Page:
'Phyjama,' a physiological sensing pyjama
Scientists expect that in the future, electronically active garments containing unobtrusive, portable devices for monitoring heart rate and respiratory rhythm during sleep, for example, will prove clinically useful in health care. Now researchers have developed physiological-sensing textiles that can be woven or stitched into sleep garments they have dubbed "phyjamas."
Wireless wearables powered by human skin
This scientist's vision is to invent devices that not only operate without batteries but take the concept of battery-less wearables one step further. In his mind's eye, the next generation of wearables will transfer power between wireless sensors using a far more efficient conductor - human skin.
Using artificial intelligence to track birds' dark-of-night migrations
On many evenings during spring and fall migration, tens of millions of birds take flight at sunset and pass over our heads, unseen in the night sky. Though these flights have been recorded for decades by the National Weather Services' network of constantly scanning weather radars, until recently these data have been mostly out of reach for bird researchers.
Smart Façades: Working from the outside in for energy efficiency
In an ongoing effort to reduce the carbon footprint of buildings, an interdisciplinary team of scientists and students is working to design and build more-sustainable building façade systems - so-called smart façades.
Tapping body heat to power smart garments
Some research has shown that small amounts of power can be harvested from a human body over an eight-hour workday, but the special materials needed at present are either very expensive, toxic or inefficient.
Fabric alternative to batteries
A major factor holding back development of wearable biosensors for health monitoring is the lack of a lightweight, long-lasting power supply. Now scientists report that they have developed a method for making a charge-storing system that is easily integrated into clothing for "embroidering a charge-storing pattern onto any garment."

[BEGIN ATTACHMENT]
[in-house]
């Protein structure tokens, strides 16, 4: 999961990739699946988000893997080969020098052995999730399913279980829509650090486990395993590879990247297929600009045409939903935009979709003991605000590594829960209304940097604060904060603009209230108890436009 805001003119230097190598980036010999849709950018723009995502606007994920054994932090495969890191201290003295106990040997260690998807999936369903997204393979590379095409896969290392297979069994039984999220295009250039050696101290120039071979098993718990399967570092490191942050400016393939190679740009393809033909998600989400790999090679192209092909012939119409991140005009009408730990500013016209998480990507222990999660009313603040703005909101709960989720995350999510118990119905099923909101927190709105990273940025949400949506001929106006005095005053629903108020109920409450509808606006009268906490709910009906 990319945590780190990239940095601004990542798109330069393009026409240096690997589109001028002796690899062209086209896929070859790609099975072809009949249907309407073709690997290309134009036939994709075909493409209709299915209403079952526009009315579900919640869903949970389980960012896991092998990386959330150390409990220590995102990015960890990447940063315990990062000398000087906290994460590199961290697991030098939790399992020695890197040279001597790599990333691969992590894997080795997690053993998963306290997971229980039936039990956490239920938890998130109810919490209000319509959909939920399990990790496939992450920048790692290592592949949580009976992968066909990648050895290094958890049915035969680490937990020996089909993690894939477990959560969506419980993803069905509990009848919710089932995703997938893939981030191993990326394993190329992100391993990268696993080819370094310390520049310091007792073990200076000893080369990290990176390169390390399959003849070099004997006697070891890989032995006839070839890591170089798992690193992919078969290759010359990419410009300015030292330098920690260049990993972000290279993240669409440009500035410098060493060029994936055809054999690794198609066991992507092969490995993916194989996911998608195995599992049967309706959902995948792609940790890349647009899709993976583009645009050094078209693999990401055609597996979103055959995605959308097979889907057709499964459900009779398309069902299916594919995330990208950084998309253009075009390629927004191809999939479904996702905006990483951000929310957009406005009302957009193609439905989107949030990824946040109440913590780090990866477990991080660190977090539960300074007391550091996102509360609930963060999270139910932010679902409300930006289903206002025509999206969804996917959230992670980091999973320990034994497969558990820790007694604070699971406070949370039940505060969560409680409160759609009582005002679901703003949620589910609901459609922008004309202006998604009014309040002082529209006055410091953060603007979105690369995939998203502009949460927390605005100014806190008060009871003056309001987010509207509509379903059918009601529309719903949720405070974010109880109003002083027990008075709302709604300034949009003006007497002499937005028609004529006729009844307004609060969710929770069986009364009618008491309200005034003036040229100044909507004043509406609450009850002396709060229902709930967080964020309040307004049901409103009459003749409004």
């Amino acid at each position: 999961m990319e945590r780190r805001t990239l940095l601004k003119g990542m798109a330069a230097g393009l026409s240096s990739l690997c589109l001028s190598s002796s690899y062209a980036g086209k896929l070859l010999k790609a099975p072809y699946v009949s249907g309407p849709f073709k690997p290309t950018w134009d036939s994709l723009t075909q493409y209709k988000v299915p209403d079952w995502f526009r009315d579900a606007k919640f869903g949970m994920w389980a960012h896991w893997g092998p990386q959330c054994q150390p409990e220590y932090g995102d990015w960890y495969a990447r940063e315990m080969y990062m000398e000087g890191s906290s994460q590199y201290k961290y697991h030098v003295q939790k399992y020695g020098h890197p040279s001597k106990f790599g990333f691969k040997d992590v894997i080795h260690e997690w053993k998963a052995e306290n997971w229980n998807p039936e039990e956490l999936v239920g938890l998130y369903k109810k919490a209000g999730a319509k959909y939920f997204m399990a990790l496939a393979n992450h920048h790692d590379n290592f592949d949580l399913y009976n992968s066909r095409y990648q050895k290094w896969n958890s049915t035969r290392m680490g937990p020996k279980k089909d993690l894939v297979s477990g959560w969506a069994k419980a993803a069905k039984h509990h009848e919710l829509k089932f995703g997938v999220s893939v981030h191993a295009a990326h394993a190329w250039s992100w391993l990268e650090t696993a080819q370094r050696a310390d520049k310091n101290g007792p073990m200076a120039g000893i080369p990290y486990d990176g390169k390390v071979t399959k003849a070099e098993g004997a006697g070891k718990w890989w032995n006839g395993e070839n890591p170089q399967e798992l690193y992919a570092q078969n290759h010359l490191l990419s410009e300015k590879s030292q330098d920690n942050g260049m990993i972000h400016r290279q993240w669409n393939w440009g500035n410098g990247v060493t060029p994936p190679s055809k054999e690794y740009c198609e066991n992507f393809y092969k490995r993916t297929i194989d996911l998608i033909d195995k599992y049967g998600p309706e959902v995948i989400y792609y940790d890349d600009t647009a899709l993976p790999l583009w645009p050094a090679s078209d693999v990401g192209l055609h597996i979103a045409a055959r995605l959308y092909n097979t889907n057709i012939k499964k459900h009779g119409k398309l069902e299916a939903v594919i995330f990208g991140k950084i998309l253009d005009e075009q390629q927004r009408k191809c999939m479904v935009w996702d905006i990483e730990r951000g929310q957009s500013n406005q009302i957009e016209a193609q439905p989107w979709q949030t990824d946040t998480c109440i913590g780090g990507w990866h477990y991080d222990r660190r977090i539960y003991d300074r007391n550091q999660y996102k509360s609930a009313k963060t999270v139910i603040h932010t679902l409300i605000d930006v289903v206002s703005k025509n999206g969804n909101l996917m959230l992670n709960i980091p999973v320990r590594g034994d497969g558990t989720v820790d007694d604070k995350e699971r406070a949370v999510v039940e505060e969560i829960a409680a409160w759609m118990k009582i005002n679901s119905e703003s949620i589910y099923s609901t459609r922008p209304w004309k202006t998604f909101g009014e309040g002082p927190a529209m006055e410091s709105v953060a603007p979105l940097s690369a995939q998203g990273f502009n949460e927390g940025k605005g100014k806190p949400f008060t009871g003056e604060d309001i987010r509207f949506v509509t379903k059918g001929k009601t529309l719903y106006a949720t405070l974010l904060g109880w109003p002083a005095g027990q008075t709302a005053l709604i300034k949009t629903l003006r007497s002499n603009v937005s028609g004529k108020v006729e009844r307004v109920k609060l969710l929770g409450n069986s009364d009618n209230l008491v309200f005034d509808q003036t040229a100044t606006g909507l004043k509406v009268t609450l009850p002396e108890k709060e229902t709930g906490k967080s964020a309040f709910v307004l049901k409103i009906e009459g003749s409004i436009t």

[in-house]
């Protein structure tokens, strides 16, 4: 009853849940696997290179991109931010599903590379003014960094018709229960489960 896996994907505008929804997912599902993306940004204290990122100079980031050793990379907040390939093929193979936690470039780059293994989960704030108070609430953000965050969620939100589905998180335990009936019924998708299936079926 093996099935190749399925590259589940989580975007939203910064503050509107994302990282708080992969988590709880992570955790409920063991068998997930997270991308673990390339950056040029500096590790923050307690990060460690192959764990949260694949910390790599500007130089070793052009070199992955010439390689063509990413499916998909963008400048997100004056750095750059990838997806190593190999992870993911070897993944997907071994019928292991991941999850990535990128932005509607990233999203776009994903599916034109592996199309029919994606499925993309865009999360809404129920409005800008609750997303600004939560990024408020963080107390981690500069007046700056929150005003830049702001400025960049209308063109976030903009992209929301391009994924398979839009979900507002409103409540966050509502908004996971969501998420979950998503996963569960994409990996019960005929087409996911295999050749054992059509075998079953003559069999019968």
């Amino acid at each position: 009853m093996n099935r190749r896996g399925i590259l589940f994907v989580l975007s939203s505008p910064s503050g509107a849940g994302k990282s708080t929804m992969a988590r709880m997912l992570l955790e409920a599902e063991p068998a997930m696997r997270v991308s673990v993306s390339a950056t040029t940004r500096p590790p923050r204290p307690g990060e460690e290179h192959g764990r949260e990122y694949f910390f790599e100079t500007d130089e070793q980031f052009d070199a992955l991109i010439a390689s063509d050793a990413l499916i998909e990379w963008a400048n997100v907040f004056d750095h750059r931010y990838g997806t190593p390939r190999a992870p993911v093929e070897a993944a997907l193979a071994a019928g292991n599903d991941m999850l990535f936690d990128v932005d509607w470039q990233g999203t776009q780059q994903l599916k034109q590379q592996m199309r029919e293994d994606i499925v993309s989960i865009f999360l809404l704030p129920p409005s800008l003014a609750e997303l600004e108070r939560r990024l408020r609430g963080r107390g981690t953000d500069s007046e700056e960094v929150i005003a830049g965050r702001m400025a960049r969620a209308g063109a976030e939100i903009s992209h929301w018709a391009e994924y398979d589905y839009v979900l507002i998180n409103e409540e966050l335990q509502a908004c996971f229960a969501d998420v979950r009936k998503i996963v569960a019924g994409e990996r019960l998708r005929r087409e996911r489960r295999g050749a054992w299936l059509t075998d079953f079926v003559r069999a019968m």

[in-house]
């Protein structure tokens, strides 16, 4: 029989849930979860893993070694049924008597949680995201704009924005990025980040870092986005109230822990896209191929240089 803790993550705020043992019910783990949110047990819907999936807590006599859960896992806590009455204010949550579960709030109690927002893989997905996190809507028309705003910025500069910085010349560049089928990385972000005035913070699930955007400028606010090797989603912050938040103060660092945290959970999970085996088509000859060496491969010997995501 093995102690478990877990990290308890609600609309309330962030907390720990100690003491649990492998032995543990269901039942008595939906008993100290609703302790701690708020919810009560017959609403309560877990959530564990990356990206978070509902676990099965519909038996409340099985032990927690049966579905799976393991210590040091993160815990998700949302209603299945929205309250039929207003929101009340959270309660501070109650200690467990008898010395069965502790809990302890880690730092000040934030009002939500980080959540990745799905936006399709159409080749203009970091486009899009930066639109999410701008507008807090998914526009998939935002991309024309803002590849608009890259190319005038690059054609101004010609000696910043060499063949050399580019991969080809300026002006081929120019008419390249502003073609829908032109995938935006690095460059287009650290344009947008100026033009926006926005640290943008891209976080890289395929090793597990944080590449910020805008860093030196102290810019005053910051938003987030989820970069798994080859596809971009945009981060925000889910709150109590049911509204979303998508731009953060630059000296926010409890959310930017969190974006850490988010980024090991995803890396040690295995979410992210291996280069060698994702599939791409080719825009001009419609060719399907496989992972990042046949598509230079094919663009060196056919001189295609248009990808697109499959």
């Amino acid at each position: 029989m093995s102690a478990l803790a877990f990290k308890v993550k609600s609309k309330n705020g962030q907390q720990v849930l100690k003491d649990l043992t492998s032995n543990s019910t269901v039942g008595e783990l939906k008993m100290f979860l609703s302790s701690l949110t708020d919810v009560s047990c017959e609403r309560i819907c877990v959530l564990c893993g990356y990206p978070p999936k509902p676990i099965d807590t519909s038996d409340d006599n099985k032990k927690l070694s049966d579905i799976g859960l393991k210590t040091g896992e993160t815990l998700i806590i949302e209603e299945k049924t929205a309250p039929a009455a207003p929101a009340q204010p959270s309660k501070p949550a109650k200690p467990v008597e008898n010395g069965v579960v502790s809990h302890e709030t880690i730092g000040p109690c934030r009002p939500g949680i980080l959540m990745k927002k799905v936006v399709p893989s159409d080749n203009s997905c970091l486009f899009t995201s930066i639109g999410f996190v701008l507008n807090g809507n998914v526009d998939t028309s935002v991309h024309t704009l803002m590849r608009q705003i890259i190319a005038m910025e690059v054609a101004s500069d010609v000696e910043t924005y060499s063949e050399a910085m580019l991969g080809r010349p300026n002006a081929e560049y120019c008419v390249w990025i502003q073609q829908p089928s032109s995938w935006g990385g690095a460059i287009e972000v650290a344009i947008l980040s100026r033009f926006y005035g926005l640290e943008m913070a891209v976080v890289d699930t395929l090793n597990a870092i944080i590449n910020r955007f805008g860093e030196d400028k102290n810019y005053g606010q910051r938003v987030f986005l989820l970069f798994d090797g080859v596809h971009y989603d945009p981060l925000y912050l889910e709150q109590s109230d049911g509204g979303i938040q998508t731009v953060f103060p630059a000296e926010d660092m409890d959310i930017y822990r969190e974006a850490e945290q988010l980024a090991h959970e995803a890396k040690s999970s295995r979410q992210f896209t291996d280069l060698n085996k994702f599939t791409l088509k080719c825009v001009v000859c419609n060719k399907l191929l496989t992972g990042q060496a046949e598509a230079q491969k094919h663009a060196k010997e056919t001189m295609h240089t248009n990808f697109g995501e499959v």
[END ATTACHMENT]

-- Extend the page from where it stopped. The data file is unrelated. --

Why a robot can't yet outjump a flea
When it comes to things that are ultrafast and lightweight, robots can't hold a candle to the fastest-jumping insects and other small-but-powerful creatures. New research could help explain why nature still beats robots, and describes how machines might take the lead.
Paving the way for a non-electric battery to store solar energy
Materials chemists have been trying for years to make a new type of battery that can store solar or other light-sourced energy in chemical bonds rather than electrons, one that will release the energy on demand as heat instead of electricity - addressing the need for long-term, stable, efficient storage of solar power.
Off-the-shelf, power-generating clothes are almost here
A lightweight, comfortable jacket that can generate the power to light up a jogger at night may sound futuristic, but materials scientists could make one today.
Reducing conducting thin film surface roughness for electronics
Surface roughness reduction is a really big deal when it comes to fundamental surface physics and while fabricating electronic and optical devices.
'Braidio' technology, lets mobile devices share power
A team of computer science researchers has introduced a new radio technology that allows small mobile devices to take advantage of battery power in larger devices nearby for communication.
Common soil bacteria creates nano sized conductive wires
Scientists have genetically modified a common soil bacteria to create electrical wires that not only conduct electricity, but are thousands of times thinner than a human hair.
A partnership to secure and protect the emerging Internet of Things
National Science Foundation and Intel Corporation team to improve the security and privacy of computing systems that interact with the physical world using a new cooperative research model.
Blades of grass inspire advance in organic solar cells
Using a bio-mimicking analog of one of nature's most efficient light-harvesting structures, blades of grass, an international research team led by Alejandro Briseno of the University of Massachusetts Amherst has taken a major step in developing long-sought polymer architecture to boost power-conversion efficiency of light to electricity for use in electronic devices.
A more efficient, lightweight and low-cost organic solar cell
Researchers have developed a more efficient, easily processable and lightweight solar cell that can use virtually any metal for the electrode, effectively breaking the "electrode barrier."
Microbial nanowires capable of long distance electron transport
Researchers from University of Massachusetts Amherst have discovered an important characteristic of microbial nanowires - they are capable of long distance electron transport, a trait ideal for the development of renewable energy devices.
UMass Amherst Research Team discovers new conducting properties of bacteria-produced nanowires